Ten Building Blocks of Catholic Social Teaching

September 1999
The following is taken from material written by William J. Byron, SJ, and featured in America, October
31, 1998, edition. It is based on two documents issued by the United States National Conference of
Catholic Bishops: "Sharing Catholic Social Teaching-Challenges and Directions"; and "Summary Report
of the Task Force on Catholic Social Teaching and Catholic Education".
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1. Human Dignity
"Every human being is created in the image of God and is invaluable and worthy of respect as a
member of the human family." ("Sharing", pages 1-2)
This is the bedrock principle of Catholic social teaching. Every person-regardless of race, sex, age,
national origin, religion, sexual orientation, employment or economic status, health, intelligence,
achievement or any other differentiating characteristic-is worthy of respect. It is simply being human that
establishes your dignity. Given that dignity, the human person is never a means, always an end.
The body of Catholic social teaching opens with the human person. Individuals have dignity;
individualism has no place in Catholic social thought. The principle of human dignity gives the human
person a claim on membership in a community, the human family.
2. Respect for Human Life
"Every person, from the moment of conception to natural death, has inherent dignity and a right to life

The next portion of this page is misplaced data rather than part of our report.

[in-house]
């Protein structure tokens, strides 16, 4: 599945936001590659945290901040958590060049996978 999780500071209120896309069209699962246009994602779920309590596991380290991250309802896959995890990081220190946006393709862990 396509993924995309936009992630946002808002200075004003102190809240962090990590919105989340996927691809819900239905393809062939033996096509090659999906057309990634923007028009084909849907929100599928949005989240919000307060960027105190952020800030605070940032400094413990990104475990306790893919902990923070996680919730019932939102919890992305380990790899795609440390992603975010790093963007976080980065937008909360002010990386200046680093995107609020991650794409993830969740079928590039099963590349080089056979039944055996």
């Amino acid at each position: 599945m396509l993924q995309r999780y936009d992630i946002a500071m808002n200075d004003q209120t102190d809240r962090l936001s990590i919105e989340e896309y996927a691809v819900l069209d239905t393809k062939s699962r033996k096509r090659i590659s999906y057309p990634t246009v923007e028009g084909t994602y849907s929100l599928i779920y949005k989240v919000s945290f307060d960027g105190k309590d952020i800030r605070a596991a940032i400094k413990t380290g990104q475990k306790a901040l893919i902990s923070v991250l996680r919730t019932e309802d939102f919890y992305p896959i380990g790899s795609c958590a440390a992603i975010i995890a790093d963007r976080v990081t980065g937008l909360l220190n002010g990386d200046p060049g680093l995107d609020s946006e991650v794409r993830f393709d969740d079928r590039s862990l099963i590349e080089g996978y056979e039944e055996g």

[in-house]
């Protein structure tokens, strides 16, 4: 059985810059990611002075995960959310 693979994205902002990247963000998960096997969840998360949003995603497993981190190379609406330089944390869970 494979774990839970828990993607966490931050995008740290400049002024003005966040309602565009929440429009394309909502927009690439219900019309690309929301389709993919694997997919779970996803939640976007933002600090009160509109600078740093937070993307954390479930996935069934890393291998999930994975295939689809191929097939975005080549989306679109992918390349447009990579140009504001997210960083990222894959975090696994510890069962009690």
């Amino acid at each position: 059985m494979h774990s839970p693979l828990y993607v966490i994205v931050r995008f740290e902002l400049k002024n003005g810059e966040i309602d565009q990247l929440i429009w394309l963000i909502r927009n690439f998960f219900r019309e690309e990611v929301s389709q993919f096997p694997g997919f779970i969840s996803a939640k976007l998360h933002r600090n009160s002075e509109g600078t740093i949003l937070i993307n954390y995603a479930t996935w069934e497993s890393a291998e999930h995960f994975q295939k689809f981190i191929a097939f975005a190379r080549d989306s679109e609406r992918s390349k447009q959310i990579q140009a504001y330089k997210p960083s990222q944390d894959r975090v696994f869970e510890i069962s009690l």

consistent with that dignity." ("Sharing", pages 1-2)
Human life at every stage of development and decline is precious and therefore worthy of protection and
respect. The Catholic tradition sees the sacredness of human life as part of any moral vision for a just
and good society.
3. Association
"Our tradition proclaims that the person is not only sacred but also social. How we organize our societyin economics and politics, in law and policy-directly affects human dignity and the capacity of individuals
to grow in community."("Sharing", page 4)
The centrepiece of society is the family; family stability must always be protected and never
undermined. By association with others-in families and in other social institutions that foster growth,
protect dignity and promote the common good-human persons achieve their fulfillment.
4. Participation
"We believe people have a right and a duty to participate in society, seeking together the common good
and well-being of all, especially the poor and vulnerable." ("Sharing", page 5)
The human person has a right not to be shut out from those institutions that are necessary for human
fulfillment.
The principle applies in a special way to conditions associated with work. "Work is more than a way to
make a living; it is a form of continuing participation in God's creation. If the dignity of work is to be
protected, then the basic rights of workers must be respected-the right to productive work, to decent and
fair wages, to organize and join unions, to private property, and to economic initiative." ("Reflections",
page 5)
5. Preferential Protection for the Poor and Vulnerable
If the good of all, the common good, is to prevail, preferential protection must move toward those